Jolovan Wham, a Non-Governmental Organisation (NGO) worker and human rights activist, posted on his Facebook on Wednesday evening (17 August) a photo of papers on which a domestic worker had to write several hundred times for each line ordered by the employer.
Jolovan Wham repeated the lines on his Facebook :
- “I will always remember to say and do all the things I need to say and do without Sir Victor asking”
- “I will always check the handphone when it rings”
- “I will always make sure the phone’s batteries are working”
- “I must always listen carefully”
- “I will always think very carefully and deeply”
The domestic worker had to write each of these lines several hundred times.
Mr Wham asked on his Facebook, “Have you been punished in this way before? What are some of the ways employers punish? Do share your experiences”.
Response to the employer’s punishment for the domestic workers was expectedly negative in the comments section.
A year ago, Jolovan Wham posted a letter which was written by a migrant domestic worker sent to PM Lee about her profession, an excerpt of what she wrote is copied below.
I know not all employers are bad and there are many with a kind heart and treat domestic workers well. But there is too much discrimination against domestic workers.
If employers treat us well, domestic workers will their duty well to serve the employer and the family members. But we are workers, not slaves. We are workers, not money for the agents.
Domestic workers have made many contributions to your country Mr Lee. Can you imagine if Singapore does not have domestic workers?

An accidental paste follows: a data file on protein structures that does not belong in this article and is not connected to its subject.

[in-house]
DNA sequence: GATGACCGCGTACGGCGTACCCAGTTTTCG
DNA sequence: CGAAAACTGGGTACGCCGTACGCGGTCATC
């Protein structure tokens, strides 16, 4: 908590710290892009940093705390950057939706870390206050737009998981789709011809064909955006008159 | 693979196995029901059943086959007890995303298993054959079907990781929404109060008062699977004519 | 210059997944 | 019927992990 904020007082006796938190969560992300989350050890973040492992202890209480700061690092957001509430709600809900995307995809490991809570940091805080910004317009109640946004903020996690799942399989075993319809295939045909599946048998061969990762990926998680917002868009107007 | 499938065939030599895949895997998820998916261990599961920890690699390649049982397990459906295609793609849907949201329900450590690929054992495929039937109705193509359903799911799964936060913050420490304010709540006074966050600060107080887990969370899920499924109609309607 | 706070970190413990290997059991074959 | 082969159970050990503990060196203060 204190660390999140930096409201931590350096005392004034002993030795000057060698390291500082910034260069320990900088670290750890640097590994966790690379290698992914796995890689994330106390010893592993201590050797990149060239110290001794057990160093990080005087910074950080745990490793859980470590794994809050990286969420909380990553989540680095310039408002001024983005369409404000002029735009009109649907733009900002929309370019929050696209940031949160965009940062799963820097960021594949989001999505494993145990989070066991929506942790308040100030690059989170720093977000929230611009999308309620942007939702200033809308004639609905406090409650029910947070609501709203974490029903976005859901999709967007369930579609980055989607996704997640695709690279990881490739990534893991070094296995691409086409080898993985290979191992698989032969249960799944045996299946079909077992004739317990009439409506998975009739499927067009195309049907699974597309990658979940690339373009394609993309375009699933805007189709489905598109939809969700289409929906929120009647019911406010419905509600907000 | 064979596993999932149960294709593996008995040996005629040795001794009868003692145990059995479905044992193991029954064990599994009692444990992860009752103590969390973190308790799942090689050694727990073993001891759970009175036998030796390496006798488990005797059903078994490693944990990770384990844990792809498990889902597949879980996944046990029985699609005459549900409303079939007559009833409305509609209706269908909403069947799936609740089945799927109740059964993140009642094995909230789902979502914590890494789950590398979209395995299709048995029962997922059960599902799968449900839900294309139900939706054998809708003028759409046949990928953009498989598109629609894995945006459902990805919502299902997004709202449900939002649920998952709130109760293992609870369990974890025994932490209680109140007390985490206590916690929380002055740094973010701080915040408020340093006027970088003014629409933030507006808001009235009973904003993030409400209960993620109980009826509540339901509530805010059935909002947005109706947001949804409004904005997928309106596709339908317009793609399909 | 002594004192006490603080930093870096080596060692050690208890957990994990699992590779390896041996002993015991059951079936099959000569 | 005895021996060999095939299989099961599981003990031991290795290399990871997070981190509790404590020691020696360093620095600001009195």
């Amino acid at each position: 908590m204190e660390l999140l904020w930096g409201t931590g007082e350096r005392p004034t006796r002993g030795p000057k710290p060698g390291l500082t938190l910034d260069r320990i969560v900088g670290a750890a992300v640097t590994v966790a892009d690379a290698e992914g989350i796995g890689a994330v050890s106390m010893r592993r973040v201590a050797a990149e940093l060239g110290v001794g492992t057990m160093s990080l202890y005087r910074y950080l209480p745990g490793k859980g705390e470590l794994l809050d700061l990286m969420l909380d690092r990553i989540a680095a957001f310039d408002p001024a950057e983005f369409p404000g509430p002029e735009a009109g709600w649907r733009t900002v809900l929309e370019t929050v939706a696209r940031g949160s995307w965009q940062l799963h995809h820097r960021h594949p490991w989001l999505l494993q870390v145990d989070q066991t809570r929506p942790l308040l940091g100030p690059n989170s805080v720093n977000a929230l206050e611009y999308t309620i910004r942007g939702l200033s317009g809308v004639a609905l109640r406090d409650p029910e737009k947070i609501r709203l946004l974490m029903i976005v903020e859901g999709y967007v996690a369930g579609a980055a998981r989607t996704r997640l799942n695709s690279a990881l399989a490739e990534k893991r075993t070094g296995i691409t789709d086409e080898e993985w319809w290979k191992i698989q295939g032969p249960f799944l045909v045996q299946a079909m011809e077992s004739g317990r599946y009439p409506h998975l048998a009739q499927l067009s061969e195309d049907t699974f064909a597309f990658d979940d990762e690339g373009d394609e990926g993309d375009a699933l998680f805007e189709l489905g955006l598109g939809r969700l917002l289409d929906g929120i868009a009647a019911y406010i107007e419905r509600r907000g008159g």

I can’t do much to help my other fellow domestic workers but at least with this letter, you will know the main problems facing domestic workers. Sometimes, when domestic workers complain about their problems at MOM, there is not much that MOM can do
Just last month, two Singaporeans were accused of killing their Burmese domestic worker, who was said to be in actual fact underaged by sources.
TOC also has reported how a domestic worker was starved to the point where she weighed only 29 kilograms (64 pounds). The domestic worker from the Philippines, says she endured more than a year of subsisting on instant noodles and bread, long hour works, sometimes exceeding 24 hours at a time – and humiliated, such as being forbidden from bathing or brushing her teeth regularly.
As TOC has reported before, it’s time for Singapore to include domestic workers under its main labour code, ensure restitution to those who suffer abuse, strengthen relationships with migrant domestic workers’ organizations, and implement strict enforcement of penalties for the abuse on migrant workers.